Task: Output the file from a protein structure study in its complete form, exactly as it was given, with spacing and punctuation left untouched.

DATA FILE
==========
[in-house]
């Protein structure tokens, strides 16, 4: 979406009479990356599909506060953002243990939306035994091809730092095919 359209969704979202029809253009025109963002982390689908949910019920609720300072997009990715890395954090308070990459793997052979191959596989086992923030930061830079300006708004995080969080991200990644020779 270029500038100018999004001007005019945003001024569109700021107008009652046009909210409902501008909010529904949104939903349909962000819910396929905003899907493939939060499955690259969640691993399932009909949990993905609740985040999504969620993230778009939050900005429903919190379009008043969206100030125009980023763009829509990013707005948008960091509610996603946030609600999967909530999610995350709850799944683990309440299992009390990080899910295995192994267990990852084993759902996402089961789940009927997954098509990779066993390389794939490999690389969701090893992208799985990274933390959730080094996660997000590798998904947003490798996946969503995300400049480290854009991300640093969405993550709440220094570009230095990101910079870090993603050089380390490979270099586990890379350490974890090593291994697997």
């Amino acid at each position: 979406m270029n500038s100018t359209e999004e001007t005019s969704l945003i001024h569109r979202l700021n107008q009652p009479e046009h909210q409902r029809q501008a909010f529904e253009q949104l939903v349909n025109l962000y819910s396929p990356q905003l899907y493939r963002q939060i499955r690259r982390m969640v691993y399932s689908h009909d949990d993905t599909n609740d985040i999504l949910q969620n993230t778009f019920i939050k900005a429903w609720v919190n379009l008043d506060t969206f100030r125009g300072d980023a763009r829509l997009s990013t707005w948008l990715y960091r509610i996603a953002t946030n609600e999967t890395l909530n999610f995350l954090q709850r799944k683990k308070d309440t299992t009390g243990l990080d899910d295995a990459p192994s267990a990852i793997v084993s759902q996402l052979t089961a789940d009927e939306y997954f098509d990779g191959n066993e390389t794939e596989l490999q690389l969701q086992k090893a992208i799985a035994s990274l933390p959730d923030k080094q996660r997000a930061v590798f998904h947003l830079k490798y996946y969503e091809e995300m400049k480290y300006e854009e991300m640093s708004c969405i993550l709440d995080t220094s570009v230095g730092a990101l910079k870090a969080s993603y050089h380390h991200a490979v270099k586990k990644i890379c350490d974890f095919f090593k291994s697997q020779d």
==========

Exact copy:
[in-house]
């Protein structure tokens, strides 16, 4: 979406009479990356599909506060953002243990939306035994091809730092095919 359209969704979202029809253009025109963002982390689908949910019920609720300072997009990715890395954090308070990459793997052979191959596989086992923030930061830079300006708004995080969080991200990644020779 270029500038100018999004001007005019945003001024569109700021107008009652046009909210409902501008909010529904949104939903349909962000819910396929905003899907493939939060499955690259969640691993399932009909949990993905609740985040999504969620993230778009939050900005429903919190379009008043969206100030125009980023763009829509990013707005948008960091509610996603946030609600999967909530999610995350709850799944683990309440299992009390990080899910295995192994267990990852084993759902996402089961789940009927997954098509990779066993390389794939490999690389969701090893992208799985990274933390959730080094996660997000590798998904947003490798996946969503995300400049480290854009991300640093969405993550709440220094570009230095990101910079870090993603050089380390490979270099586990890379350490974890090593291994697997």
């Amino acid at each position: 979406m270029n500038s100018t359209e999004e001007t005019s969704l945003i001024h569109r979202l700021n107008q009652p009479e046009h909210q409902r029809q501008a909010f529904e253009q949104l939903v349909n025109l962000y819910s396929p990356q905003l899907y493939r963002q939060i499955r690259r982390m969640v691993y399932s689908h009909d949990d993905t599909n609740d985040i999504l949910q969620n993230t778009f019920i939050k900005a429903w609720v919190n379009l008043d506060t969206f100030r125009g300072d980023a763009r829509l997009s990013t707005w948008l990715y960091r509610i996603a953002t946030n609600e999967t890395l909530n999610f995350l954090q709850r799944k683990k308070d309440t299992t009390g243990l990080d899910d295995a990459p192994s267990a990852i793997v084993s759902q996402l052979t089961a789940d009927e939306y997954f098509d990779g191959n066993e390389t794939e596989l490999q690389l969701q086992k090893a992208i799985a035994s990274l933390p959730d923030k080094q996660r997000a930061v590798f998904h947003l830079k490798y996946y969503e091809e995300m400049k480290y300006e854009e991300m640093s708004c969405i993550l709440d995080t220094s570009v230095g730092a990101l910079k870090a969080s993603y050089h380390h991200a490979v270099k586990k990644i890379c350490d974890f095919f090593k291994s697997q020779d």